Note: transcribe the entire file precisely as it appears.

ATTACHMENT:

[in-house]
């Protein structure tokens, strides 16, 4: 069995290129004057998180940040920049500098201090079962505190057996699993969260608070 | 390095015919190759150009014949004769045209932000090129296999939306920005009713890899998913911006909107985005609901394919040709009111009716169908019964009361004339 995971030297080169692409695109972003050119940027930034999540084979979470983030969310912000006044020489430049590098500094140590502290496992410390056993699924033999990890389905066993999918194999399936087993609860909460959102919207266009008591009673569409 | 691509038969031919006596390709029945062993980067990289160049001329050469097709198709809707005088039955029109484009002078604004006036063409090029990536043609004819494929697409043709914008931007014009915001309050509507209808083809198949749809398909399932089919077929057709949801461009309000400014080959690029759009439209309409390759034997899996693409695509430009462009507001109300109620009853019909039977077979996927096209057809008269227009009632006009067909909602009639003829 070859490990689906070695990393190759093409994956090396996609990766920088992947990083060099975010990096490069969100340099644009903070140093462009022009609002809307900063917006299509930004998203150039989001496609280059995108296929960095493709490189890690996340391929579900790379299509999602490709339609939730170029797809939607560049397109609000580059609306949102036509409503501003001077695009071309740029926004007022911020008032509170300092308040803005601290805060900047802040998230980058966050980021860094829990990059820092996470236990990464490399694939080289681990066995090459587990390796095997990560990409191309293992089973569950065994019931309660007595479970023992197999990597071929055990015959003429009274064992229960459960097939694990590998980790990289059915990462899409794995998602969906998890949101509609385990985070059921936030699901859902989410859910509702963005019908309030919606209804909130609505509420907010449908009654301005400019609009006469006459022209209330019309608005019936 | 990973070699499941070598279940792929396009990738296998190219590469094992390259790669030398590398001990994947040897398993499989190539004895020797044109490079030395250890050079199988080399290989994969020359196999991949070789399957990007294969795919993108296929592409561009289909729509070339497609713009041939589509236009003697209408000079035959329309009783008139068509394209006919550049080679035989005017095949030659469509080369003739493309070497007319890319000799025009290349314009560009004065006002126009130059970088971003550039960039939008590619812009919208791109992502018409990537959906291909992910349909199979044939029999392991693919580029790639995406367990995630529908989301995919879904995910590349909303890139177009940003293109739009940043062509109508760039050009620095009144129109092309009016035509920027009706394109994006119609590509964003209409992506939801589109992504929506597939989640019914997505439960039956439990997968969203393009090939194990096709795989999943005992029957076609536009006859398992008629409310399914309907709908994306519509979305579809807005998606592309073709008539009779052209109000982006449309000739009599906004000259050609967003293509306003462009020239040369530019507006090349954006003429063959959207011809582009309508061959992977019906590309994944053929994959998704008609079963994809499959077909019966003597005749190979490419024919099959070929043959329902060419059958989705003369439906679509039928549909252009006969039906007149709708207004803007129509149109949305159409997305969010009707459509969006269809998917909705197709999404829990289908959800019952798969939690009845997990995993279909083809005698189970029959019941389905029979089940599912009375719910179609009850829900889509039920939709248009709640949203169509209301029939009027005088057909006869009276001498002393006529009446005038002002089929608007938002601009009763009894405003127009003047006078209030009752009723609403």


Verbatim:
[in-house]
């Protein structure tokens, strides 16, 4: 069995290129004057998180940040920049500098201090079962505190057996699993969260608070 | 390095015919190759150009014949004769045209932000090129296999939306920005009713890899998913911006909107985005609901394919040709009111009716169908019964009361004339 995971030297080169692409695109972003050119940027930034999540084979979470983030969310912000006044020489430049590098500094140590502290496992410390056993699924033999990890389905066993999918194999399936087993609860909460959102919207266009008591009673569409 | 691509038969031919006596390709029945062993980067990289160049001329050469097709198709809707005088039955029109484009002078604004006036063409090029990536043609004819494929697409043709914008931007014009915001309050509507209808083809198949749809398909399932089919077929057709949801461009309000400014080959690029759009439209309409390759034997899996693409695509430009462009507001109300109620009853019909039977077979996927096209057809008269227009009632006009067909909602009639003829 070859490990689906070695990393190759093409994956090396996609990766920088992947990083060099975010990096490069969100340099644009903070140093462009022009609002809307900063917006299509930004998203150039989001496609280059995108296929960095493709490189890690996340391929579900790379299509999602490709339609939730170029797809939607560049397109609000580059609306949102036509409503501003001077695009071309740029926004007022911020008032509170300092308040803005601290805060900047802040998230980058966050980021860094829990990059820092996470236990990464490399694939080289681990066995090459587990390796095997990560990409191309293992089973569950065994019931309660007595479970023992197999990597071929055990015959003429009274064992229960459960097939694990590998980790990289059915990462899409794995998602969906998890949101509609385990985070059921936030699901859902989410859910509702963005019908309030919606209804909130609505509420907010449908009654301005400019609009006469006459022209209330019309608005019936 | 990973070699499941070598279940792929396009990738296998190219590469094992390259790669030398590398001990994947040897398993499989190539004895020797044109490079030395250890050079199988080399290989994969020359196999991949070789399957990007294969795919993108296929592409561009289909729509070339497609713009041939589509236009003697209408000079035959329309009783008139068509394209006919550049080679035989005017095949030659469509080369003739493309070497007319890319000799025009290349314009560009004065006002126009130059970088971003550039960039939008590619812009919208791109992502018409990537959906291909992910349909199979044939029999392991693919580029790639995406367990995630529908989301995919879904995910590349909303890139177009940003293109739009940043062509109508760039050009620095009144129109092309009016035509920027009706394109994006119609590509964003209409992506939801589109992504929506597939989640019914997505439960039956439990997968969203393009090939194990096709795989999943005992029957076609536009006859398992008629409310399914309907709908994306519509979305579809807005998606592309073709008539009779052209109000982006449309000739009599906004000259050609967003293509306003462009020239040369530019507006090349954006003429063959959207011809582009309508061959992977019906590309994944053929994959998704008609079963994809499959077909019966003597005749190979490419024919099959070929043959329902060419059958989705003369439906679509039928549909252009006969039906007149709708207004803007129509149109949305159409997305969010009707459509969006269809998917909705197709999404829990289908959800019952798969939690009845997990995993279909083809005698189970029959019941389905029979089940599912009375719910179609009850829900889509039920939709248009709640949203169509209301029939009027005088057909006869009276001498002393006529009446005038002002089929608007938002601009009763009894405003127009003047006078209030009752009723609403």